Robert Pastorelli

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Dances With Wolves Review


Extraordinary
Upon the release of the four-hour Dances with Wolves, the question naturally arises: Why?

That's not me, talking, that's producers Kevin Costner and Jim Wilson, writing in the promo material for the multi-disc DVD release of their watershed film about a man who goes a little native after the end of the Civil War. Sent on a questionable "mission" by an insane major (Maury Chaykin), John Dunbar (Costner) finds himself alone in a remote outpost on the frontier, where the Sioux still rule. Already a little suicidal (having surivived his last Civil War battle by openly goading the Confederate army -- twice), Dubar's right at home amid the fear of being scalped, buffalo stampedes, and of course the threat posed by the white man when it's found he's befriended the Indians.

Continue reading: Dances With Wolves Review

Dances With Wolves Review


Extraordinary
Upon the release of the four-hour Dances with Wolves, the question naturally arises: Why?

That's not me, talking, that's producers Kevin Costner and Jim Wilson, writing in the promo material for the multi-disc DVD release of their watershed film about a man who goes a little native after the end of the Civil War. Sent on a questionable "mission" by an insane major (Maury Chaykin), John Dunbar (Costner) finds himself alone in a remote outpost on the frontier, where the Sioux still rule. Already a little suicidal (having surivived his last Civil War battle by openly goading the Confederate army -- twice), Dubar's right at home amid the fear of being scalped, buffalo stampedes, and of course the threat posed by the white man when it's found he's befriended the Indians.

Continue reading: Dances With Wolves Review

Bait Review


OK
The American fascination with personal surveillance and voyeurism has reached a new and strange level. TV shows such as Survivor, Big Brother - and movies such as Enemy of the State and The Blair Witch Project have raised the bar for compulsive interest in other peoples' lives. It is as if America has become a nation of stalkers and shut-ins locked away behind their television and computer screens. The new Jamie Foxx film Bait is a prime example of how this sadistic, cultural phenomenon has been constructed into mainstream Hollywood fodder for the masses.

I didn't know what to expect of Bait. From the media blitz in the past couple weeks, the movie looked like a weird hybrid of Blue Streak, Enemy of the State, and Hackers without Angeline Jolie (dammit!). The story follows Foxx as an inept thief named Alvin Sanders who involuntarily helps Federal agents track down an ultra-cool computer hacker -- Doug Hutchison (that asshole guard Percy Wetmore from The Green Mile) -- who has robbed the U.S. Gold Reserve with lackey Robert Pastorelli of 42 million dollars.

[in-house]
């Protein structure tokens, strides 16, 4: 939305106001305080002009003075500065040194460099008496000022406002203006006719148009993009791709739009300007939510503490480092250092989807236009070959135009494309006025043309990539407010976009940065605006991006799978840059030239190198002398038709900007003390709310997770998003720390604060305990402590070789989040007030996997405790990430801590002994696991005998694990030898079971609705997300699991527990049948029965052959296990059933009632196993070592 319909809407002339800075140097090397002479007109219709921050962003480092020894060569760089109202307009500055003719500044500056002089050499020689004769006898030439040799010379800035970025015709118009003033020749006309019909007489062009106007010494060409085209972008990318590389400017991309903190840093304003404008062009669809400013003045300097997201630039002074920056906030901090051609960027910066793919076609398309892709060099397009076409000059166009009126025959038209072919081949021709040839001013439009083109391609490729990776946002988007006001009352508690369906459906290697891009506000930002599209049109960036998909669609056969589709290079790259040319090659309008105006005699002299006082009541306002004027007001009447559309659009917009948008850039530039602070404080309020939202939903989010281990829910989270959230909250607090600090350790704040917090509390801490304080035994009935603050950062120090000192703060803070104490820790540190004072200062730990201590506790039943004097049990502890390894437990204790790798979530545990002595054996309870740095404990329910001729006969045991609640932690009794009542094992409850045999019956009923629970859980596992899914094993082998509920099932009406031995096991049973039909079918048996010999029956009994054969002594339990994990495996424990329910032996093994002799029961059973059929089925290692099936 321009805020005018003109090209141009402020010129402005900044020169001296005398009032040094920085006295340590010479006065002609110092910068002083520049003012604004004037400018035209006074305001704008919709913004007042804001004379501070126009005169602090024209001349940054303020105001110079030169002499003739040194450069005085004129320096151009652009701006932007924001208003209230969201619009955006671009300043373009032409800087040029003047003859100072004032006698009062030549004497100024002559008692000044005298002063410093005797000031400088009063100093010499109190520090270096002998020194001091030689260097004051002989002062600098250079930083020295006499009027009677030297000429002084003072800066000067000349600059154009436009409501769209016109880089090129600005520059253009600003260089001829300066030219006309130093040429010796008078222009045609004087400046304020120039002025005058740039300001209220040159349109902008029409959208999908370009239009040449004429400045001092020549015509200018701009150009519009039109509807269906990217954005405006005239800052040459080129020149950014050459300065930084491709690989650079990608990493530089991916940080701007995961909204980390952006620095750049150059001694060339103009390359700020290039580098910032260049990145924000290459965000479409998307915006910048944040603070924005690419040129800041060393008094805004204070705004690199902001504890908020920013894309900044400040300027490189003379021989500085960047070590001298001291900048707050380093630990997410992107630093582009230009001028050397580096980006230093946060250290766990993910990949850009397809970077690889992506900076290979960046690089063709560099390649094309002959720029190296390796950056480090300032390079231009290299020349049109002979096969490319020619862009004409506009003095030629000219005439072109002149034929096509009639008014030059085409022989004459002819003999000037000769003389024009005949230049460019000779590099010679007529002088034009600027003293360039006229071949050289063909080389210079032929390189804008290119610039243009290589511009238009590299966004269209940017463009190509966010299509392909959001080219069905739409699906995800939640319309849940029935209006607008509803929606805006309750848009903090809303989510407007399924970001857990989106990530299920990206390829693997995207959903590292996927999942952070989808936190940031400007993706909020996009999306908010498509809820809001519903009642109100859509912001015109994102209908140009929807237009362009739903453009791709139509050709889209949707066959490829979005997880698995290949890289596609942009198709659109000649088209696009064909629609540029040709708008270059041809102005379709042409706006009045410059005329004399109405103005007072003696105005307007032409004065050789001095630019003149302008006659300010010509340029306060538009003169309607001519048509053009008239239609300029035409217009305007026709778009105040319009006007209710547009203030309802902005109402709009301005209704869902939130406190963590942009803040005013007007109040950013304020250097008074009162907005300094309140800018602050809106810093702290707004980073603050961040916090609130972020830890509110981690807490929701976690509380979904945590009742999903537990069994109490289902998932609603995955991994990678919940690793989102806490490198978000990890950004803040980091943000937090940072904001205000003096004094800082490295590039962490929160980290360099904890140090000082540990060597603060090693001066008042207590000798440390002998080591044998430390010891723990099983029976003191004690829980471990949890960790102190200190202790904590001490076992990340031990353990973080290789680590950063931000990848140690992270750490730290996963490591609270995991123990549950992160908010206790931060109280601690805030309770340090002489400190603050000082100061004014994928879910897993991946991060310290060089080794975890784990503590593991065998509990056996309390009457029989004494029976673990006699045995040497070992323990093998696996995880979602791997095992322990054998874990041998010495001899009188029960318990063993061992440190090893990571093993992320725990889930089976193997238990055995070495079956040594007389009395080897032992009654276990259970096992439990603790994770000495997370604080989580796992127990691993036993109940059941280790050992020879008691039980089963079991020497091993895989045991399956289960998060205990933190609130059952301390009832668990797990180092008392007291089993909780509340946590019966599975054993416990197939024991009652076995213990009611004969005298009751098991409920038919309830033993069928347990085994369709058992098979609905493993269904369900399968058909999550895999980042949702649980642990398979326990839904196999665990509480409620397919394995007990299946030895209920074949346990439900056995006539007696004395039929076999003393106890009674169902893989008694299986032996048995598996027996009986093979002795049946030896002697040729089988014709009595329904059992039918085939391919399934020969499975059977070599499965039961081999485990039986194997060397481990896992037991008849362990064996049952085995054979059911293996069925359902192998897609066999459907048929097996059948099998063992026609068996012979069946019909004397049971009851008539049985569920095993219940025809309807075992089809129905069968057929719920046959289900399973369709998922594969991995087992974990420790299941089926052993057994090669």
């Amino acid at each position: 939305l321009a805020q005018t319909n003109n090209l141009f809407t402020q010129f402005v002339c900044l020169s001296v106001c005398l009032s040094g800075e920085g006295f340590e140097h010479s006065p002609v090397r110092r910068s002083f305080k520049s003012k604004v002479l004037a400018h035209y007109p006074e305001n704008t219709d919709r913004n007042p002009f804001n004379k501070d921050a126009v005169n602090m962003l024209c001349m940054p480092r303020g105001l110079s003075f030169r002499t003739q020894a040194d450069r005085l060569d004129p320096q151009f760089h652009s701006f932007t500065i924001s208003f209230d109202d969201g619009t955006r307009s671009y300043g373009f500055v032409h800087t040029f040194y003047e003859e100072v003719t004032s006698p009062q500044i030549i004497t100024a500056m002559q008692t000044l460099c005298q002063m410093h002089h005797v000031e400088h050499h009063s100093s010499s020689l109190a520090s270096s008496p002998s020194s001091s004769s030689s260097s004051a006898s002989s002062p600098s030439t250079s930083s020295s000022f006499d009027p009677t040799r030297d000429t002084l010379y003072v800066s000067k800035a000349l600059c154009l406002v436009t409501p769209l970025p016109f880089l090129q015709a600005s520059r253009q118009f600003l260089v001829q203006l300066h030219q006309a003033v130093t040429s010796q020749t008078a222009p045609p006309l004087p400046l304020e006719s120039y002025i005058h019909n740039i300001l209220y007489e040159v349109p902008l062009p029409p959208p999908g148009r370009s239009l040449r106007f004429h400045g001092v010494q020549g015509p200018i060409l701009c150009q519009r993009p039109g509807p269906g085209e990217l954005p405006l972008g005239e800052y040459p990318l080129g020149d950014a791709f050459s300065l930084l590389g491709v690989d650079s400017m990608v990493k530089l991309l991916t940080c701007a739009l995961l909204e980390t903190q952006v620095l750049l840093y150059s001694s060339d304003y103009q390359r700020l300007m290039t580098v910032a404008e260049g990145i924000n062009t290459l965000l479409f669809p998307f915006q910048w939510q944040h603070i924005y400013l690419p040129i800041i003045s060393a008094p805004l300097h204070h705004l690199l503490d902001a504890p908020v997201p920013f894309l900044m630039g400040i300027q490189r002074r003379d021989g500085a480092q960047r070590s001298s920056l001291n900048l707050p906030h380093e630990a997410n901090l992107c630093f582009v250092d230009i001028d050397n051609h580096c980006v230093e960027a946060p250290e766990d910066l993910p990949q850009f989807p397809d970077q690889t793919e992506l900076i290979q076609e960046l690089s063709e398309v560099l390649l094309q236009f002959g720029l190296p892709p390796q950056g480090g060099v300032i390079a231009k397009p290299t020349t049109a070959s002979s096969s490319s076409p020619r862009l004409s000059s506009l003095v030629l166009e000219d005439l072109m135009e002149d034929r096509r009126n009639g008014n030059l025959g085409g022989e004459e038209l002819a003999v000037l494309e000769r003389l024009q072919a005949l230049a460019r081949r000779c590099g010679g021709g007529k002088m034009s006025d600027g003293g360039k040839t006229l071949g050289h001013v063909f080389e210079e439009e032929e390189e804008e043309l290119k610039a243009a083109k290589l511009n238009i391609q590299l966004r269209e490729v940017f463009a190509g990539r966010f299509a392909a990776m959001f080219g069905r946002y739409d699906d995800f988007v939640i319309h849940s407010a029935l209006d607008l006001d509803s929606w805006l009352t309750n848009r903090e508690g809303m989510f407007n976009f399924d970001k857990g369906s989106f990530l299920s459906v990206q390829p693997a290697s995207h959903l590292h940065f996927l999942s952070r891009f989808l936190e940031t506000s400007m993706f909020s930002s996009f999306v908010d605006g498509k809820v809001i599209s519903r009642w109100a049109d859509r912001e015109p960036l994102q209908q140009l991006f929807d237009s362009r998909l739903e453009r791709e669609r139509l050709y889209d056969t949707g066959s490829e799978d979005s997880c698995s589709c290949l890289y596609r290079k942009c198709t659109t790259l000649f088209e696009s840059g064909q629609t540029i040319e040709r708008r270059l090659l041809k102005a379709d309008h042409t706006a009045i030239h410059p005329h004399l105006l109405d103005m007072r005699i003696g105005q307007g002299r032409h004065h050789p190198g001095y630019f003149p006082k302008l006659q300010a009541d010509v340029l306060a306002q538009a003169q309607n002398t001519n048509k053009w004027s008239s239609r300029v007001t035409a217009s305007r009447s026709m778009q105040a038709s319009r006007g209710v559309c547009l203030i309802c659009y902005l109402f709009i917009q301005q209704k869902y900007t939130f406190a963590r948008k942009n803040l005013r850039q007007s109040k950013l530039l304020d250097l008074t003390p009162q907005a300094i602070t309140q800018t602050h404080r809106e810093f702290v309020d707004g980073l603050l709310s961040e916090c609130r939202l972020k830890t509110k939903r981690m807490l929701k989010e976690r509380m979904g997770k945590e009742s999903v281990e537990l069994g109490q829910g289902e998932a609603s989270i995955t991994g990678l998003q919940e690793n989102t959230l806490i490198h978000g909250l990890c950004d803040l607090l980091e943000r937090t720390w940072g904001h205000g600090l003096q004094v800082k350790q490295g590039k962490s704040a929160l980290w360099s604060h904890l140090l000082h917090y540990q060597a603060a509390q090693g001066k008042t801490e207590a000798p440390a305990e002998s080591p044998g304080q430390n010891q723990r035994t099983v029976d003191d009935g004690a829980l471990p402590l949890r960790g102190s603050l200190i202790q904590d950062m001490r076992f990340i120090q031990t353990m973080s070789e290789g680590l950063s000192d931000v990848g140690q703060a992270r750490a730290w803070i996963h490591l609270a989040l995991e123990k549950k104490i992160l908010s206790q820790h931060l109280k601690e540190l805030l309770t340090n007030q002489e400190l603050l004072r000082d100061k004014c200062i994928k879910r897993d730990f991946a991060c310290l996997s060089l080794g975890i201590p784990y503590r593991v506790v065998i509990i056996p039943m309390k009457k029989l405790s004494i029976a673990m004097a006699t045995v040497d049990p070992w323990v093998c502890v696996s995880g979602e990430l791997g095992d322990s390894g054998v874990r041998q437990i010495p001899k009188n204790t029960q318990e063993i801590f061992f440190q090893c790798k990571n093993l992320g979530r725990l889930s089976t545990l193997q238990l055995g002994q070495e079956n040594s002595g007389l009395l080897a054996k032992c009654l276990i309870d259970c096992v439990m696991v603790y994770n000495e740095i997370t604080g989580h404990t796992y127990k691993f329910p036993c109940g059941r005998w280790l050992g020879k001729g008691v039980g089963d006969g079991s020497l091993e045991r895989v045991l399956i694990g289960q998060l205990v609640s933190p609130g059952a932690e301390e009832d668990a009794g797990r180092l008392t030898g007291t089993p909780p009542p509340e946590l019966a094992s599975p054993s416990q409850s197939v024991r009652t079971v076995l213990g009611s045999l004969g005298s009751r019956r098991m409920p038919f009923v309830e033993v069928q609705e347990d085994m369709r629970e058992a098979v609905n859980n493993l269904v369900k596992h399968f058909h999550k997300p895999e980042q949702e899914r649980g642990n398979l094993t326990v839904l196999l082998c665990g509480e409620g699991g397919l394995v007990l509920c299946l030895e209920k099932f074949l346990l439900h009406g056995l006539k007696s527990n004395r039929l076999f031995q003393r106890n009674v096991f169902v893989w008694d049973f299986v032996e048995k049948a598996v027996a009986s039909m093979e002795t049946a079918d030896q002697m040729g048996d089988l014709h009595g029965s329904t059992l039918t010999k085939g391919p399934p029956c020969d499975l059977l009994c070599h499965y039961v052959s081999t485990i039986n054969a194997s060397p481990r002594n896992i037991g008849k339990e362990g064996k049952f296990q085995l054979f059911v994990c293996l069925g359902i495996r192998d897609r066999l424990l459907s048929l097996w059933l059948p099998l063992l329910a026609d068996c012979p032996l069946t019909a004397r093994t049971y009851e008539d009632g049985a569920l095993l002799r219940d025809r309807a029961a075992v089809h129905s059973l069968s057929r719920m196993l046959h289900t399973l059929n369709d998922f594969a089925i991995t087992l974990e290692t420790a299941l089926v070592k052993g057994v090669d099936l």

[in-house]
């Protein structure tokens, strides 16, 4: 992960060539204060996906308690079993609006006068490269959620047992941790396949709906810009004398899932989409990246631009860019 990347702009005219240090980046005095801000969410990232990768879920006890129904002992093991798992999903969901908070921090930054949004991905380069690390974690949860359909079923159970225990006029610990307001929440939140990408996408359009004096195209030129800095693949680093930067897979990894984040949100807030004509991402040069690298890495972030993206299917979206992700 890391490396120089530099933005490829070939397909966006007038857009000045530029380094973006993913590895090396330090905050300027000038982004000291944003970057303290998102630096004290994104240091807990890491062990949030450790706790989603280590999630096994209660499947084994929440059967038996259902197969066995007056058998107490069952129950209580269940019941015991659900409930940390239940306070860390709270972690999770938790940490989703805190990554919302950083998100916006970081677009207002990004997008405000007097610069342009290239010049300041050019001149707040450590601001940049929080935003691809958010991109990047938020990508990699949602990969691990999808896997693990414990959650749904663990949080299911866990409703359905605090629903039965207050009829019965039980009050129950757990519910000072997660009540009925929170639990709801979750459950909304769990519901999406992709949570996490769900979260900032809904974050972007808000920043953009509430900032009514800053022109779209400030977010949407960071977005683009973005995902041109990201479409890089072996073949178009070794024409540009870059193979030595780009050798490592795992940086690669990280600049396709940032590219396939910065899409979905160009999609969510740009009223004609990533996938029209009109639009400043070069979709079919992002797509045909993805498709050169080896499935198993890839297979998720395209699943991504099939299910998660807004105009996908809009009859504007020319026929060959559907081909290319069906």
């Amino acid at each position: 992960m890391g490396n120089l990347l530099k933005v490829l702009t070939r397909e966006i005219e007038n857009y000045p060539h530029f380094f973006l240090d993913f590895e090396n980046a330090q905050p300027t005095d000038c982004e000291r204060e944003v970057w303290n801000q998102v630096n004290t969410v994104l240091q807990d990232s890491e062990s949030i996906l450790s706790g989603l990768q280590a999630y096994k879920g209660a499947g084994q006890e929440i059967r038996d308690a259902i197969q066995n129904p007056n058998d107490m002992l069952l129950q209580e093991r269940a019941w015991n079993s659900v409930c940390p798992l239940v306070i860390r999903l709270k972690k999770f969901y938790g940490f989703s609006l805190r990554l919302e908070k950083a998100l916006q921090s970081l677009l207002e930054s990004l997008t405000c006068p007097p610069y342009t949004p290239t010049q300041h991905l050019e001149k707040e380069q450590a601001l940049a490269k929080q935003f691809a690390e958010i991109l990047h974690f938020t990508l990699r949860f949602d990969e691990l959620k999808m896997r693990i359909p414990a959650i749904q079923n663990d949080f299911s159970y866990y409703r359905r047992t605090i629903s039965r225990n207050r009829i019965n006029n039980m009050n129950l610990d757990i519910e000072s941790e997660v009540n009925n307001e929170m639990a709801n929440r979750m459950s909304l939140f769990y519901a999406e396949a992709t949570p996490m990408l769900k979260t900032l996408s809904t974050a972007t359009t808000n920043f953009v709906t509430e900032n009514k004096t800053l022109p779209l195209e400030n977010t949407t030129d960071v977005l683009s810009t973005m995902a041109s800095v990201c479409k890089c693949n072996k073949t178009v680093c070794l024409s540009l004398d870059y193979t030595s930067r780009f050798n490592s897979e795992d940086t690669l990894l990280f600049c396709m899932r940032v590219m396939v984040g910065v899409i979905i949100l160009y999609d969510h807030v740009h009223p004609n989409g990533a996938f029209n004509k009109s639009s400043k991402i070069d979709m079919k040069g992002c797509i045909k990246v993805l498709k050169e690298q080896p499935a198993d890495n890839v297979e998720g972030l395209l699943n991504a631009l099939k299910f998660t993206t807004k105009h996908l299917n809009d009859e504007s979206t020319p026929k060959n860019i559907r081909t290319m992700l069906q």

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Michael Review


Weak
I have a theory about Michael. Take Groundhog Day, substitute William Hurt for Bill Murray. Substitute Travolta as an angel for the groundhog. Take out all the time travel stuff. Oh, and take out the funny stuff. Same movie.

South Pacific (2001) Review


Terrible
I mean this in the best possible way. Glenn Close has become an extremely handsome gentleman in recent years. That skanky wench from Fatal Attraction is long gone. Today we've got the freshly shorn, makeup-free star of Paradise Road and now South Pacific, a remake I don't recall anyone asking for.

Based on the classic musical play (and -- I didn't know this -- a James Michener novel), South Pacific is a Pearl Harborish tale of love found during World War II on a small island located somewhere you can probably figure out. There's intrigue and bombs a-droppin', but that doesn't mean there's no time for nookie!

Continue reading: South Pacific (2001) Review

Eraser Review


Weak
Is it just me, or is Arnold Schwarzenegger's accent getting worse? I think it is, as is his acting ability, as well as his choice of films to star in. This time it's Eraser, a big-budget, small-plot, fair-to-middling feature that continues the testosterone-infused series that Arnie's been working on since Pumping Iron.

It's the cheeseball role to end all cheeseball roles: John Kruger (Arnie) works for the Witness Relocation Program as an "identity eraser," and he answers to no one (sorta). His charge is Lee Cullen (Vanessa Williams), an executive with "Cyrez," who discovers that her company is selling next generation weapons to Russkie terrorists. The FBI uses her just to get the goods on Cyrez, and it's up to Arnie to save her hide from the bad guys, which includes turncoat fellow eraser Robert Deguerin (James Caan).

Continue reading: Eraser Review

Bait Review


Terrible

Director Anthony Fuqua doesn't seem terribly interested in the plot of "Bait," a impotent "Enemy of the State" knock-off that reeks of a sloppy re-write designed to accommodate the comedy stylings of Jamie Foxx in the Will Smith-type role.

Fuqua's main focus is turning the picture into a resume-builder and he spends the whole two hours showing off his technique. Dripping with visual flair overkill, the chase scenes, stunts and explosions get the deluxe treatment. A 30-second sex scene is shot from about 20 angles. Even a throwaway speech Foxx gives about missing his father (it's just a line to get his ex-girlfriend in the sack) is filmed with four or five cameras -- one of them restlessly circling him as he mock-emotes -- and edited with slow-motion effects and multiple fade-ins and fade-outs.

"Lookie what I can do!" Fuqua seems to be saying, much as he did in "The Replacement Killers," Chow Yun-Fat's Hong-Kong-style American debut. "Please don't send me back to making music videos!"

Continue reading: Bait Review

Robert Pastorelli

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